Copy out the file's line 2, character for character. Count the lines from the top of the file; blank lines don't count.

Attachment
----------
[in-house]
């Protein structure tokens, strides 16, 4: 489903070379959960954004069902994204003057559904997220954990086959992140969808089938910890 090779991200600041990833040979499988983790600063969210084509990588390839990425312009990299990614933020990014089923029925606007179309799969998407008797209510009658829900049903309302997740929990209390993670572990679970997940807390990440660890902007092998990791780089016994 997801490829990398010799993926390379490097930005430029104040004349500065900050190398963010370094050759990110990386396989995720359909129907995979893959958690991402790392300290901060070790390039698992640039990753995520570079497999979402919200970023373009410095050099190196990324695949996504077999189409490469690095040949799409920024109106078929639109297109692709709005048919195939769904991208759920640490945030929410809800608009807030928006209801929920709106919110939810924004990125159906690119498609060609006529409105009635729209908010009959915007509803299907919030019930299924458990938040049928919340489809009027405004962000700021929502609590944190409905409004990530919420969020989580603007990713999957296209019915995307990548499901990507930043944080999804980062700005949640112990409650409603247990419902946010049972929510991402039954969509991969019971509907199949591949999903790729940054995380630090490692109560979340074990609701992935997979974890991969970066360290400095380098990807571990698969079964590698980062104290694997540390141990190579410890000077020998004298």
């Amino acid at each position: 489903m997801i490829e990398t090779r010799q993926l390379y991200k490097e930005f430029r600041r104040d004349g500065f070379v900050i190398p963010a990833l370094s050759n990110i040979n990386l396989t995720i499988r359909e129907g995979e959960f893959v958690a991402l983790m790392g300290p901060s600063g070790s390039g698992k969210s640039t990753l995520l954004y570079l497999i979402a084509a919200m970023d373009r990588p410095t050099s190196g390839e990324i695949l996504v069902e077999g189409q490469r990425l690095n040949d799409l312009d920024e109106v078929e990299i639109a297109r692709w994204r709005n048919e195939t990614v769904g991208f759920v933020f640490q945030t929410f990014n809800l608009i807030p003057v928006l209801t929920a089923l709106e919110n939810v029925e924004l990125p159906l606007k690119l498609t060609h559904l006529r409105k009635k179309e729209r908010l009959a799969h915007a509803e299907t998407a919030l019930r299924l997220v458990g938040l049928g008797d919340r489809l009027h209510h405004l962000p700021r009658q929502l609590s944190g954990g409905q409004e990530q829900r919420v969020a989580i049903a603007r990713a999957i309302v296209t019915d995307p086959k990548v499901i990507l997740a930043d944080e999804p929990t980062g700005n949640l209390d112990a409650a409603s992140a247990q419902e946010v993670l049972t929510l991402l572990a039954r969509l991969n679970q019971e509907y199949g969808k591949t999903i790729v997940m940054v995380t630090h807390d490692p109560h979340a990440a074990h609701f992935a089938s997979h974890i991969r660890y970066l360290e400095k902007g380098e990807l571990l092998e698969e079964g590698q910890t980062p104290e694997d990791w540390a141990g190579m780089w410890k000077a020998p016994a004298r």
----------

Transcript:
């Protein structure tokens, strides 16, 4: 489903070379959960954004069902994204003057559904997220954990086959992140969808089938910890 090779991200600041990833040979499988983790600063969210084509990588390839990425312009990299990614933020990014089923029925606007179309799969998407008797209510009658829900049903309302997740929990209390993670572990679970997940807390990440660890902007092998990791780089016994 997801490829990398010799993926390379490097930005430029104040004349500065900050190398963010370094050759990110990386396989995720359909129907995979893959958690991402790392300290901060070790390039698992640039990753995520570079497999979402919200970023373009410095050099190196990324695949996504077999189409490469690095040949799409920024109106078929639109297109692709709005048919195939769904991208759920640490945030929410809800608009807030928006209801929920709106919110939810924004990125159906690119498609060609006529409105009635729209908010009959915007509803299907919030019930299924458990938040049928919340489809009027405004962000700021929502609590944190409905409004990530919420969020989580603007990713999957296209019915995307990548499901990507930043944080999804980062700005949640112990409650409603247990419902946010049972929510991402039954969509991969019971509907199949591949999903790729940054995380630090490692109560979340074990609701992935997979974890991969970066360290400095380098990807571990698969079964590698980062104290694997540390141990190579410890000077020998004298």